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How safe really are cryptocurrencies?

(Image credit: Image Credit: David McBee / Pexels)

Some of the biggest cryptocurrencies have been around for almost a decade, but it is only over the last couple of years that they have started to go mainstream. At the end of 2017, crypto frenzy reached fever pitch. The price of Bitcoin reached almost $20,000 in mid-December, with more people than ever buying their own share. In the following months, media interest in cryptocurrencies continued to soar despite falling prices. Stories continued to emerge which called into question their legitimacy. 

The evident volatility of cryptocurrencies, even over such a short period of time, inevitably begged questions about their reliability as an investment. Meanwhile, large-scale hacks and apparent associations with nefarious activity raised concerns about their security in a more general sense. For those interested in investing in cryptocurrencies, if even on a small scale, it can be difficult to differentiate between sensationalist media coverage and genuine commentary on the state of the industry. 

Investing in cryptocurrencies inevitably involves an understanding of the market and, therefore, requires the answers to various questions about just how safe they really are.  

Are cryptocurrencies a safe investment?

In short, there is no such thing as a safe investment. There are certainly some investments that are safer than others, but for the most part, any investment has an element of risk. The volatility with which cryptocurrencies have fluctuated over the last 12 months certainly evidences a higher risk of loss, but it is also what has made them such a lucrative investment for so many people. Buying and selling cryptocurrencies does not have to be a high-risk activity if the trader understands the marketplace and is responsible about the way that they invest.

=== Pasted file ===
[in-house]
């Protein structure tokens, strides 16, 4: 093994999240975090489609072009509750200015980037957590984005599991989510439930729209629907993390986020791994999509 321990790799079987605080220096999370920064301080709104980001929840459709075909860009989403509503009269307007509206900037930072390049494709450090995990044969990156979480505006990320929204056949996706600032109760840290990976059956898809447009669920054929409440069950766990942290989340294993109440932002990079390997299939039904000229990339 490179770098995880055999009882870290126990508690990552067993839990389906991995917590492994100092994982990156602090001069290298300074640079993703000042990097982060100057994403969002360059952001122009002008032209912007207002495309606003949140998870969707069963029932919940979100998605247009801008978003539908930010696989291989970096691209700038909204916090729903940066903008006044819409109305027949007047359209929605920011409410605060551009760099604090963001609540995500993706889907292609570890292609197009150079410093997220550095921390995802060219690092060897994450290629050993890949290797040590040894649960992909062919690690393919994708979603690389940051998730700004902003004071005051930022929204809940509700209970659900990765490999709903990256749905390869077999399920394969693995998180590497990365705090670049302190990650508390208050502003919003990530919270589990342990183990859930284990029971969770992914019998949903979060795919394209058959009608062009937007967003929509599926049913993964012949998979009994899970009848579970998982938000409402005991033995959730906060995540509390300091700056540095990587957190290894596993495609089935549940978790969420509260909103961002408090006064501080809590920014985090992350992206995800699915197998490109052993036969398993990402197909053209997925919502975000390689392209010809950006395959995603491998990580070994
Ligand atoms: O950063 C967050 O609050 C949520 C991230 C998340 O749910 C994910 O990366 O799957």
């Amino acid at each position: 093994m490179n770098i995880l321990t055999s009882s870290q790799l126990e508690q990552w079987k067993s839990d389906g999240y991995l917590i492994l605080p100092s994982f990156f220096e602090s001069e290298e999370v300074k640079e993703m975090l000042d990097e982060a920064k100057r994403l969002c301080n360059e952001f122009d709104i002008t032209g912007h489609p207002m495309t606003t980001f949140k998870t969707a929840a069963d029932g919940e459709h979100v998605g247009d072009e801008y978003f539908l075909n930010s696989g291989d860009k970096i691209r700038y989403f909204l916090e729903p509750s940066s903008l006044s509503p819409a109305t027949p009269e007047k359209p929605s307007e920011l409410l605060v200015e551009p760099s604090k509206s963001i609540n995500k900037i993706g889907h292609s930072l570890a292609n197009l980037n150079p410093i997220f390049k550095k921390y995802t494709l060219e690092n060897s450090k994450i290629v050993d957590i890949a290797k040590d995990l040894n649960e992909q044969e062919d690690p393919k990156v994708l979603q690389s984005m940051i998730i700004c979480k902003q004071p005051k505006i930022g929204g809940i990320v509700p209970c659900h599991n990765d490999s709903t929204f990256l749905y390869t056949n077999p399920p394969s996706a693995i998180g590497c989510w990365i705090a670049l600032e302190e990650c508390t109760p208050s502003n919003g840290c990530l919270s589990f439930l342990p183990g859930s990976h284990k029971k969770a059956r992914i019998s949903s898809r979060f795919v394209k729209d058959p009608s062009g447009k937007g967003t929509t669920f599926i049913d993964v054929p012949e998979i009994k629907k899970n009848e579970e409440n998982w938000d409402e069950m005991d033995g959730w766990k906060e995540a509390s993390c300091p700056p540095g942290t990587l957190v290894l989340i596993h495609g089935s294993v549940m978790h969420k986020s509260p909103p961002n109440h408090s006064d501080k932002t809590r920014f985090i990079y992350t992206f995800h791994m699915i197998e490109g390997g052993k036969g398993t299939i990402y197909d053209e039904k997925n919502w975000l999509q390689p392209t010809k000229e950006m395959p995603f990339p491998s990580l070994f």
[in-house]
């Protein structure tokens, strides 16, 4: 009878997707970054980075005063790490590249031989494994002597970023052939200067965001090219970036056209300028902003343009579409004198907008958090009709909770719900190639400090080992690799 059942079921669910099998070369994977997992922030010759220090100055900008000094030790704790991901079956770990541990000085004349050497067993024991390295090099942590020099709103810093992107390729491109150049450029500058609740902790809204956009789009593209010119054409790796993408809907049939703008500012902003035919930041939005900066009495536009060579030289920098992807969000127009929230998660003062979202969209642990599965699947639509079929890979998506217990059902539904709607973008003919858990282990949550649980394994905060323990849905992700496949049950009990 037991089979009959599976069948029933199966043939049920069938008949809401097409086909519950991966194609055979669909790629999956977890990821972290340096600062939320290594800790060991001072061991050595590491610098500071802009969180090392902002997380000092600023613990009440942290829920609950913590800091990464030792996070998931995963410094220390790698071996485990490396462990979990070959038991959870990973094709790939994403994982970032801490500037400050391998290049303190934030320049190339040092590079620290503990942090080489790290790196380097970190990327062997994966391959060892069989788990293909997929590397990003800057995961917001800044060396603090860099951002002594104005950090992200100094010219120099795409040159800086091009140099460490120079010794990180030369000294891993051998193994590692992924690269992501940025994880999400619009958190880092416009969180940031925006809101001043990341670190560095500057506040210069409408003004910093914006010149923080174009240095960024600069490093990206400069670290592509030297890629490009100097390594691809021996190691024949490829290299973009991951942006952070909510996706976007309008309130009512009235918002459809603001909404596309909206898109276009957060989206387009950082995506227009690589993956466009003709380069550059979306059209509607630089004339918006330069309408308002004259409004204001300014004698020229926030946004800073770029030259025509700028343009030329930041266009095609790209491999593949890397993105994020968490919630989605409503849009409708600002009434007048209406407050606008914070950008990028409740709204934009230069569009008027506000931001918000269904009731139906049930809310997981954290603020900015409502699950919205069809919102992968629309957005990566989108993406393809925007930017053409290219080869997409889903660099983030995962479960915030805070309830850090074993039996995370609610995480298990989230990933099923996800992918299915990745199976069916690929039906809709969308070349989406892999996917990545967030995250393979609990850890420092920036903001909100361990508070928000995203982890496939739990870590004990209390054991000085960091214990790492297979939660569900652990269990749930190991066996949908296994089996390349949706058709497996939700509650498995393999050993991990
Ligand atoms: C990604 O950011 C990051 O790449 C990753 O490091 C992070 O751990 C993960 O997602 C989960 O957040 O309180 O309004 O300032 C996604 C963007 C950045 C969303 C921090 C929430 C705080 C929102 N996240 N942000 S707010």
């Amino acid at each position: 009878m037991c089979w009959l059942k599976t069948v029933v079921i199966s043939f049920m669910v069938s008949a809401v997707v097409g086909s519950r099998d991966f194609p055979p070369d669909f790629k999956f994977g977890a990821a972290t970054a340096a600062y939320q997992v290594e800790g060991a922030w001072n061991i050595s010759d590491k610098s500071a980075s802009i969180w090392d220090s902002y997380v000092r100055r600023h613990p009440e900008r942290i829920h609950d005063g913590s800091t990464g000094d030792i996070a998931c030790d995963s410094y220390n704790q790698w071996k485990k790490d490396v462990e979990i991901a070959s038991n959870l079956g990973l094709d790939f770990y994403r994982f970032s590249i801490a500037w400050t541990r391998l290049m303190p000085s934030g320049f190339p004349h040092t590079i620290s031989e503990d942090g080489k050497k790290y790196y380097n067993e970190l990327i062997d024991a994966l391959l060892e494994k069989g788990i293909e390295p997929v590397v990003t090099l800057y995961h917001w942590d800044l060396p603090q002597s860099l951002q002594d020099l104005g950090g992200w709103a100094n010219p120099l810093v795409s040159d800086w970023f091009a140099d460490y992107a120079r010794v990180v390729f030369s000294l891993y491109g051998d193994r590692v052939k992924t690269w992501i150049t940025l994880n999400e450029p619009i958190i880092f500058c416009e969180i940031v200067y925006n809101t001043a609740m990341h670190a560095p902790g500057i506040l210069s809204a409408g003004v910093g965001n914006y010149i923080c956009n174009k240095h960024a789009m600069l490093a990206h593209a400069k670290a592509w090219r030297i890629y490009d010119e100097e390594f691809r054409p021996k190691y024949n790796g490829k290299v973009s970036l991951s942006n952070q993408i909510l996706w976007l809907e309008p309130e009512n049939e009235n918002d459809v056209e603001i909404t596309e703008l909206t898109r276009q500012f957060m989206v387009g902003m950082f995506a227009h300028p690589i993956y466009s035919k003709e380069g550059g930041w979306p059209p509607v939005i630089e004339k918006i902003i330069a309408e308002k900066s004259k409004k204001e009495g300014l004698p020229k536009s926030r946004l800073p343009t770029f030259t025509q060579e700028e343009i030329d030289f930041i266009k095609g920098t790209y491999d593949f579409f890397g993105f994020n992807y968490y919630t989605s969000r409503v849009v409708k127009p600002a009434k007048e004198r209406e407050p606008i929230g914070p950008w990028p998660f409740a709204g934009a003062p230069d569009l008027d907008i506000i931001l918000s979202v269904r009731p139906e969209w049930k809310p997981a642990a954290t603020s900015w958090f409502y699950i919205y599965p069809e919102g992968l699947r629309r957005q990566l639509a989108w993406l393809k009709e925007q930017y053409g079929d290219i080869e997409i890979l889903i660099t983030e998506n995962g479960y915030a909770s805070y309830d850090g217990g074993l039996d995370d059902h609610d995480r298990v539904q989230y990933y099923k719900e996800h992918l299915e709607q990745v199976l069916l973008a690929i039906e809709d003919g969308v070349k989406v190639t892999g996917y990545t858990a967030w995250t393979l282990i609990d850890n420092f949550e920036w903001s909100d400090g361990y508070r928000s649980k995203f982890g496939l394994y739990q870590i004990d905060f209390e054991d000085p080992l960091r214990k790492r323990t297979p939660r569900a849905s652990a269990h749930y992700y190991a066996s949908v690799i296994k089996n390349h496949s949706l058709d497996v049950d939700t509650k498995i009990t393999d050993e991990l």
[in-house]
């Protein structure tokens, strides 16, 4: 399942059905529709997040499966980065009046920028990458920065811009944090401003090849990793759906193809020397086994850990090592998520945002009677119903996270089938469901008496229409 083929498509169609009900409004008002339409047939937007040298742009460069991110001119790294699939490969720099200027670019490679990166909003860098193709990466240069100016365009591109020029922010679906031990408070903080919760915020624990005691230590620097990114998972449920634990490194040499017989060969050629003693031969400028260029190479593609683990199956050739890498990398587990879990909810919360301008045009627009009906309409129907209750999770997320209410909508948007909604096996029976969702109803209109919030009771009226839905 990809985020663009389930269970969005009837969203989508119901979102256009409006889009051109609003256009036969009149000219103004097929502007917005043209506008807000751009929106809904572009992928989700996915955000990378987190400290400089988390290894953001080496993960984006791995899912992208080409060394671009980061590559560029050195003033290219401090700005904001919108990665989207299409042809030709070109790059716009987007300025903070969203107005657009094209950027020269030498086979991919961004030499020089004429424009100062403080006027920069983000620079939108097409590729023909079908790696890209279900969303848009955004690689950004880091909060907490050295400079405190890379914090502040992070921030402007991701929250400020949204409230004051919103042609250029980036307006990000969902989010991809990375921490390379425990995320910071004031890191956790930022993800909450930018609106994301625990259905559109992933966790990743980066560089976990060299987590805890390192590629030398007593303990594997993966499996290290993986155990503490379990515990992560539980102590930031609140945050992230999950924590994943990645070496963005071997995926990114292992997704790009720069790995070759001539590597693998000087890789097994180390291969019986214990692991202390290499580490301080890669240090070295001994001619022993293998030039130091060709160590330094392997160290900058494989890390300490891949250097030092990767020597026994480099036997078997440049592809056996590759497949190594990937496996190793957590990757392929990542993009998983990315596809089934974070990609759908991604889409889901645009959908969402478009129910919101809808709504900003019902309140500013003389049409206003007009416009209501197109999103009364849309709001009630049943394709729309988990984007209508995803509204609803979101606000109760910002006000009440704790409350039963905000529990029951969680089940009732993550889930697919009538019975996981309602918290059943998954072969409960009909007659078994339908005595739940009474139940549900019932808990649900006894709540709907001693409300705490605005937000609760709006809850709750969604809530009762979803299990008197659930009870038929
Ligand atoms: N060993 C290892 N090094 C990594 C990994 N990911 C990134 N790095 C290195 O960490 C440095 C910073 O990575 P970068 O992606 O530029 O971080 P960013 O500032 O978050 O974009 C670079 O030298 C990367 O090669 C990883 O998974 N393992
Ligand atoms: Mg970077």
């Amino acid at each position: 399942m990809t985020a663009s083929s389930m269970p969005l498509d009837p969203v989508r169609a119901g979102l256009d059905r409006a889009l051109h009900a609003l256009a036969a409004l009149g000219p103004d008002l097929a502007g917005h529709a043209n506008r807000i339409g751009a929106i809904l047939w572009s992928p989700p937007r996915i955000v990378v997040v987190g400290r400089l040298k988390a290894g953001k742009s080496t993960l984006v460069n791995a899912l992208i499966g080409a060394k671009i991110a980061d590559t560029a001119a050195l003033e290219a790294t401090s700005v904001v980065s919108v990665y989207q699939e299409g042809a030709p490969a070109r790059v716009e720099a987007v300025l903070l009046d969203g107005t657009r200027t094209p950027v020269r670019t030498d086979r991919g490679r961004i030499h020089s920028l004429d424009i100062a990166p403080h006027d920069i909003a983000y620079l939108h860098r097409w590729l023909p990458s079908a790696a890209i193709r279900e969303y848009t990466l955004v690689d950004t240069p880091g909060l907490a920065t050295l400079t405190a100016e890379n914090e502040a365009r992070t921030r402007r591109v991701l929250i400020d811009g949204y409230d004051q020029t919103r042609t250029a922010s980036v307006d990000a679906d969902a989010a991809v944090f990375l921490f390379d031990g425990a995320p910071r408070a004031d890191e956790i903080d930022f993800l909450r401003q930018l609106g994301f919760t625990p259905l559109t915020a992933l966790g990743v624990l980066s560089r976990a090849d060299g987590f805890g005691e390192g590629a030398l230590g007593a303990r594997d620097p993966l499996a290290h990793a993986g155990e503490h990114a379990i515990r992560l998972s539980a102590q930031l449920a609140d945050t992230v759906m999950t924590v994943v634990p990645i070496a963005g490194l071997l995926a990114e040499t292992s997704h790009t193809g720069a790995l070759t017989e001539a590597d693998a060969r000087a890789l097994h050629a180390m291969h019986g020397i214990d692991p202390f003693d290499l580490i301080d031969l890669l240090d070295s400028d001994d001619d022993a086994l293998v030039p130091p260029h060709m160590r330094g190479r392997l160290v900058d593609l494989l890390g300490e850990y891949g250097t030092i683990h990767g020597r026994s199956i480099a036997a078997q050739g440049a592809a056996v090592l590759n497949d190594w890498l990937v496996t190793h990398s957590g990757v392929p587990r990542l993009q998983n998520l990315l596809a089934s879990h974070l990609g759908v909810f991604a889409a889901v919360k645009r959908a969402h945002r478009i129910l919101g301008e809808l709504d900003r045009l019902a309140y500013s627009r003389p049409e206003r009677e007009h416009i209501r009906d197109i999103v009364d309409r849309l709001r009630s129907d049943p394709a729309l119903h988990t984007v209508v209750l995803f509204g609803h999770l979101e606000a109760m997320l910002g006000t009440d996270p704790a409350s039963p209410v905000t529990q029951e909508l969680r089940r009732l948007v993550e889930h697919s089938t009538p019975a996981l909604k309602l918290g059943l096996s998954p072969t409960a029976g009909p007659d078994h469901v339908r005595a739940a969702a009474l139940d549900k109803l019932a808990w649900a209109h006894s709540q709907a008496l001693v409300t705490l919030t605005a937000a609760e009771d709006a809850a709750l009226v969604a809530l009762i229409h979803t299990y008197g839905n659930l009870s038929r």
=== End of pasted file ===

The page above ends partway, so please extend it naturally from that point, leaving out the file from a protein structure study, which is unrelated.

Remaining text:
There are a lot of cryptocurrencies to choose from at the moment, but not all have been created equally. Before buying into any cryptocurrency it is important to do some background research into who created the coin, whether it is being traded on safe exchanges, whether their screening processes are thorough and whether they are being endorsed by affiliation with recognisable brands. Taking all these precautions are critical before choosing to invest your hard-earned money.

Will my crypto get stolen? 

Aside from the ostensible risks associated to cryptocurrencies in terms of investment, their vulnerabilities against cyber-attack have also been a point of contention. As cryptocurrencies have become more popular, and therefore used by a much wider audience, they have inevitably become the focus of cyber-attack. There have been several high-profile cryptocurrency attacks over the last couple of years in which cryptocurrency owners have lost their coins and been unable to get them back. 

The commonality between these hacks is that the targets were public exchanges or wallets. Almost a third of cyber-attacks where cryptocurrency is stolen occurred when exchanges were compromised by hackers and the wallets associated with them drained. Many individuals lost their personal cryptocurrency last year during these hacks but there is a simple solution that makes these losses preventable. The best way to keep cryptocurrency secure is to store it on a ‘cold-storage device’ which sounds complicated, but essentially just means that it is offline.